There is a big difference between needs and wants, but it is not a difference many children initially see. This can be especially frustrating for parents on a tight budget, but Virginia Boga, Ph.D., a clinical psychologist in New York, tells Parentology that this is actually normal.
Even so, what can parents do to resolve the issue? Boga recommends focusing on satisfying the needs rather than the wants of the child. Here are some additional recommendations from financial experts who mastered the art of delayed gratification.
1. Correct Their Grammar
Grammar Nazis can be downright annoying, unless of course, you are a Grammar Nazi yourself. Arguing over semantics often seems like a total waste of time, but aside from helping to improve your children’s vocabulary, it may also help them to better differentiate between a need and a want.
Logan Allec, a CPA and owner of personal finance site Money Done Right, tells Parentology, “I frequently used to say I ‘needed’ a new football. Whenever he heard me saying that, my Dad would make sure to jump in to correct my word choice … Even better, the insistence on proper word choice also highlighted why it is important to understand the stark difference between the [two].”
2. Make Them Wait
American culture has become one of not just convenience, but of immediate gratification. Even for children who have not yet become active consumers, the effects are profound. What they want, they want now. This is precisely why waiting is so important.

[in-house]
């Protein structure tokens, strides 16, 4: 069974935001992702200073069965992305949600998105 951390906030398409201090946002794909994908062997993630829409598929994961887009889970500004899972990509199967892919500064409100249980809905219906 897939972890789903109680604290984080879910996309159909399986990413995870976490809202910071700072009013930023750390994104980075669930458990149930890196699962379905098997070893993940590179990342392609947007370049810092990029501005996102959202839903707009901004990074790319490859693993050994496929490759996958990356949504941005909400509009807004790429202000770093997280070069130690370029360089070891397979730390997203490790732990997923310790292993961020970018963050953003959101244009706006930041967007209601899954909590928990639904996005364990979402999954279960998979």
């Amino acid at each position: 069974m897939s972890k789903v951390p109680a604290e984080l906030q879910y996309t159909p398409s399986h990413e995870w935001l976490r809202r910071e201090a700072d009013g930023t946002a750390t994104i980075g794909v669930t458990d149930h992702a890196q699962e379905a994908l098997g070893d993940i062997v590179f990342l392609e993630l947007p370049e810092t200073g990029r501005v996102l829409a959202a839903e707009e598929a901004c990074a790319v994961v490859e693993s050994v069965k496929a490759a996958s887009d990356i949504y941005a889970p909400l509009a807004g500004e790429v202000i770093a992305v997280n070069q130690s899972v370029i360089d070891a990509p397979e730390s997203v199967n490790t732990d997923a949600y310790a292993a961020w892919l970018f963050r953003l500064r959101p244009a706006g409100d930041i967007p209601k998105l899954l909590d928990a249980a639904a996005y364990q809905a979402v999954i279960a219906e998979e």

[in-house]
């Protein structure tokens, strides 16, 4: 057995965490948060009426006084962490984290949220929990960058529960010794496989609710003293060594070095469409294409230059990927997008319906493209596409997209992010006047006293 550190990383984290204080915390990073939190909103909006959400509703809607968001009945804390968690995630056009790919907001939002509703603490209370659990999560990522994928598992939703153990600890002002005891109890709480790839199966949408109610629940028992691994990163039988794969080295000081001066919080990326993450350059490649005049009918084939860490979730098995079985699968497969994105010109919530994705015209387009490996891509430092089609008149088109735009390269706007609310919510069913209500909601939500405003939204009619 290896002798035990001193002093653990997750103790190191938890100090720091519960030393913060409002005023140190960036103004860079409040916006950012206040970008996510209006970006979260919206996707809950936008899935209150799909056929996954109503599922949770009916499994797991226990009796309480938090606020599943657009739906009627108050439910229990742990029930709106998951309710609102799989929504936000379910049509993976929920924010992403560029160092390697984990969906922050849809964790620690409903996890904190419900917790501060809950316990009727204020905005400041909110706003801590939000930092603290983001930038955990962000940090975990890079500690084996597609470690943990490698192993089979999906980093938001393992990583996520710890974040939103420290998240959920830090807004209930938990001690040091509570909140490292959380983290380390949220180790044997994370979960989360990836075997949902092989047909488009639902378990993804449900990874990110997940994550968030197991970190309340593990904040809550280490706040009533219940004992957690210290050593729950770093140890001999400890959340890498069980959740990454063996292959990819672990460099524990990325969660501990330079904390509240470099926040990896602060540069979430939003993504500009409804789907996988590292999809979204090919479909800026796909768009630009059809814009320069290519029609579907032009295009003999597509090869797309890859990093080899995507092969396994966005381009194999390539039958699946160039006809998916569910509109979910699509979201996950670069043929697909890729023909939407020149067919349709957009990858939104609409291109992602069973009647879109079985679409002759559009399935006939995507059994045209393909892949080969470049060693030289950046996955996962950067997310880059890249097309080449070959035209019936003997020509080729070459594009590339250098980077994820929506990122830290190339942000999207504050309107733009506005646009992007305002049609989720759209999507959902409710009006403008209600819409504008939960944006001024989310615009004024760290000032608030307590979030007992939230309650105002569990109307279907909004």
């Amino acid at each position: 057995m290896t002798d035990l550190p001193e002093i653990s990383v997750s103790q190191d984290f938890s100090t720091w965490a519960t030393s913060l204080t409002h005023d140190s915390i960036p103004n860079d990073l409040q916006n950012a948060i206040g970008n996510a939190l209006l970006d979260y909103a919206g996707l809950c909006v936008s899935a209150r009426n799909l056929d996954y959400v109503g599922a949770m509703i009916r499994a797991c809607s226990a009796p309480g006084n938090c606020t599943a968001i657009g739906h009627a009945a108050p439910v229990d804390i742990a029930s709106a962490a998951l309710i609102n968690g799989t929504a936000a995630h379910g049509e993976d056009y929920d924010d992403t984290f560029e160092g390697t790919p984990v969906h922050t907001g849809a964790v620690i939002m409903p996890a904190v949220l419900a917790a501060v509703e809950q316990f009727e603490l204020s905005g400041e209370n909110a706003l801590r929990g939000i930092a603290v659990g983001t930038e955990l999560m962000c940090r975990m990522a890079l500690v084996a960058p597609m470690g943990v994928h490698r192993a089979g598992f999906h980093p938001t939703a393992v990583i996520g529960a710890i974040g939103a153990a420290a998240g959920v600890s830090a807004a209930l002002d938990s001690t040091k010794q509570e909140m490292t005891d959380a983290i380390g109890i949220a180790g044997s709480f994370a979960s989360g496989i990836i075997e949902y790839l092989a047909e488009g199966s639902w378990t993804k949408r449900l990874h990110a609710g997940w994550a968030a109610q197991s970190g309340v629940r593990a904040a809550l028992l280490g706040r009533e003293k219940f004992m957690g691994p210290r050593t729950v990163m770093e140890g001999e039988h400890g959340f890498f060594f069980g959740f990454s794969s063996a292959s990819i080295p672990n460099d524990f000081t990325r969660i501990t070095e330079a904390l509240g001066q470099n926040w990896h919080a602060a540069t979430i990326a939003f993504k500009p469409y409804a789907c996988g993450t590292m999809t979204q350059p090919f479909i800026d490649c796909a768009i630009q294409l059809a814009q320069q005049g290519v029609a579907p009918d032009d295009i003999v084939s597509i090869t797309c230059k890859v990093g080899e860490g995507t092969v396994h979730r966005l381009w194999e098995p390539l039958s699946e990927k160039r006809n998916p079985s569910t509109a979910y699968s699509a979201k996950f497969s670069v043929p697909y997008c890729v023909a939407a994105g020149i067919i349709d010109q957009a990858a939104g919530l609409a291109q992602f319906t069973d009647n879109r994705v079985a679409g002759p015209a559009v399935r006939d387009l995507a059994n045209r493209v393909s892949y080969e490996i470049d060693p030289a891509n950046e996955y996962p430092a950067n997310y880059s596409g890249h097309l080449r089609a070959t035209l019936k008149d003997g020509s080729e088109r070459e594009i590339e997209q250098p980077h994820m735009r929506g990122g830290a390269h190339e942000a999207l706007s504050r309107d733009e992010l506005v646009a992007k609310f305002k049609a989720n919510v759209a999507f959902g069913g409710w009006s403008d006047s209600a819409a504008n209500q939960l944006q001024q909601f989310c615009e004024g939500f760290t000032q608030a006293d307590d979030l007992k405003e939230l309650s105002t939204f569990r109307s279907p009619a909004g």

Allec advises parents to “teach your kids to use a one week waiting period between thinking about a purchase and making that purchase. If you teach them to wait a week and then evaluate if they still want it, they might find they’re no longer as interested in it one week later. By living through such an experience, your kids will have a tangible example of how a momentary ‘want’ is not a ‘need.’”
3. Use Games and Examples
Children may also benefit from real-world examples that they can relate to. Because children do not generally provide for their own basic needs, this can be tricky. So how do parents get around this? According to Steffa Mantilla, a wealth-building and debt-payoff strategist, you can do something many children love when they’re young anyway: play pretend.
“For the game, decide on the budget total. Then, list a few items with a dollar amount beside them,” she tells Parentology. “You can include things like rent, restaurants, new clothes, groceries, car, gasoline, and new electronics. Let your child decide which items to ‘spend’ the budget [on]. … [Y]ou can talk to your child about why … certain items are wants vs needs. ”
The Bottom Line
Teaching children the difference between needs and wants is no easy task. It may take years before children learn how to distinguish between the two. During that time, there may be tantrums in the store and disappointed faces in the backseat of the car. While you are unlikely to gain any thanks for your efforts in the present time, it is a lesson that may steer them out of trouble in the years to come.